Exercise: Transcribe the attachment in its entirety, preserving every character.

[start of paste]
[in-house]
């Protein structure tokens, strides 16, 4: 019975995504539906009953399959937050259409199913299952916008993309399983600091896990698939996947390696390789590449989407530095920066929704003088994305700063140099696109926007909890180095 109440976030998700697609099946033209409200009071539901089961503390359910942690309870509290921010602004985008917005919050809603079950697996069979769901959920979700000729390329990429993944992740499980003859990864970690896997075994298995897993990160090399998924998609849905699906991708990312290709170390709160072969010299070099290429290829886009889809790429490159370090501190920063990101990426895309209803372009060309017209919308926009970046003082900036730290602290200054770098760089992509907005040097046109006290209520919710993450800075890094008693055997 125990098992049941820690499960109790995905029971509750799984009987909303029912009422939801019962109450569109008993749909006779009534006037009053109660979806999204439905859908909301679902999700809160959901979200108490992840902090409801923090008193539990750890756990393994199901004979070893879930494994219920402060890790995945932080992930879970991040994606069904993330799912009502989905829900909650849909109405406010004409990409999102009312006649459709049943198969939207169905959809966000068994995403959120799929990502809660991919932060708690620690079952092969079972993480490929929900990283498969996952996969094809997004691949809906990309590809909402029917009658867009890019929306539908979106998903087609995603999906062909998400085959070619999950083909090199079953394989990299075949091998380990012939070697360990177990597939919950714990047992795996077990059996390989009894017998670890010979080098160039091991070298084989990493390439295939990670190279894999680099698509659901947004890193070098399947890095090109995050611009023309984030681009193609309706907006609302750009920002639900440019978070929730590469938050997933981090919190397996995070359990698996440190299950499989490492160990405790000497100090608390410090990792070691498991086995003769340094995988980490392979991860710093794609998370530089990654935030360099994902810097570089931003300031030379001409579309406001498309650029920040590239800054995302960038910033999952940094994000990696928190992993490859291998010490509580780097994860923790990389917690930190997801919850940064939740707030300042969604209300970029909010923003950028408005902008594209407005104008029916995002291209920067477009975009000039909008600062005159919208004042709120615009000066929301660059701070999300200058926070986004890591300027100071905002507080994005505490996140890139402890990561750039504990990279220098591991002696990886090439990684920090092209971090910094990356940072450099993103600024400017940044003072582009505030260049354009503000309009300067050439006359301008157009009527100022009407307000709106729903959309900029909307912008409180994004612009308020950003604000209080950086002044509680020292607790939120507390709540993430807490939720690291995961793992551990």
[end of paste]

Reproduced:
[in-house]
């Protein structure tokens, strides 16, 4: 019975995504539906009953399959937050259409199913299952916008993309399983600091896990698939996947390696390789590449989407530095920066929704003088994305700063140099696109926007909890180095 109440976030998700697609099946033209409200009071539901089961503390359910942690309870509290921010602004985008917005919050809603079950697996069979769901959920979700000729390329990429993944992740499980003859990864970690896997075994298995897993990160090399998924998609849905699906991708990312290709170390709160072969010299070099290429290829886009889809790429490159370090501190920063990101990426895309209803372009060309017209919308926009970046003082900036730290602290200054770098760089992509907005040097046109006290209520919710993450800075890094008693055997 125990098992049941820690499960109790995905029971509750799984009987909303029912009422939801019962109450569109008993749909006779009534006037009053109660979806999204439905859908909301679902999700809160959901979200108490992840902090409801923090008193539990750890756990393994199901004979070893879930494994219920402060890790995945932080992930879970991040994606069904993330799912009502989905829900909650849909109405406010004409990409999102009312006649459709049943198969939207169905959809966000068994995403959120799929990502809660991919932060708690620690079952092969079972993480490929929900990283498969996952996969094809997004691949809906990309590809909402029917009658867009890019929306539908979106998903087609995603999906062909998400085959070619999950083909090199079953394989990299075949091998380990012939070697360990177990597939919950714990047992795996077990059996390989009894017998670890010979080098160039091991070298084989990493390439295939990670190279894999680099698509659901947004890193070098399947890095090109995050611009023309984030681009193609309706907006609302750009920002639900440019978070929730590469938050997933981090919190397996995070359990698996440190299950499989490492160990405790000497100090608390410090990792070691498991086995003769340094995988980490392979991860710093794609998370530089990654935030360099994902810097570089931003300031030379001409579309406001498309650029920040590239800054995302960038910033999952940094994000990696928190992993490859291998010490509580780097994860923790990389917690930190997801919850940064939740707030300042969604209300970029909010923003950028408005902008594209407005104008029916995002291209920067477009975009000039909008600062005159919208004042709120615009000066929301660059701070999300200058926070986004890591300027100071905002507080994005505490996140890139402890990561750039504990990279220098591991002696990886090439990684920090092209971090910094990356940072450099993103600024400017940044003072582009505030260049354009503000309009300067050439006359301008157009009527100022009407307000709106729903959309900029909307912008409180994004612009308020950003604000209080950086002044509680020292607790939120507390709540993430807490939720690291995961793992551990």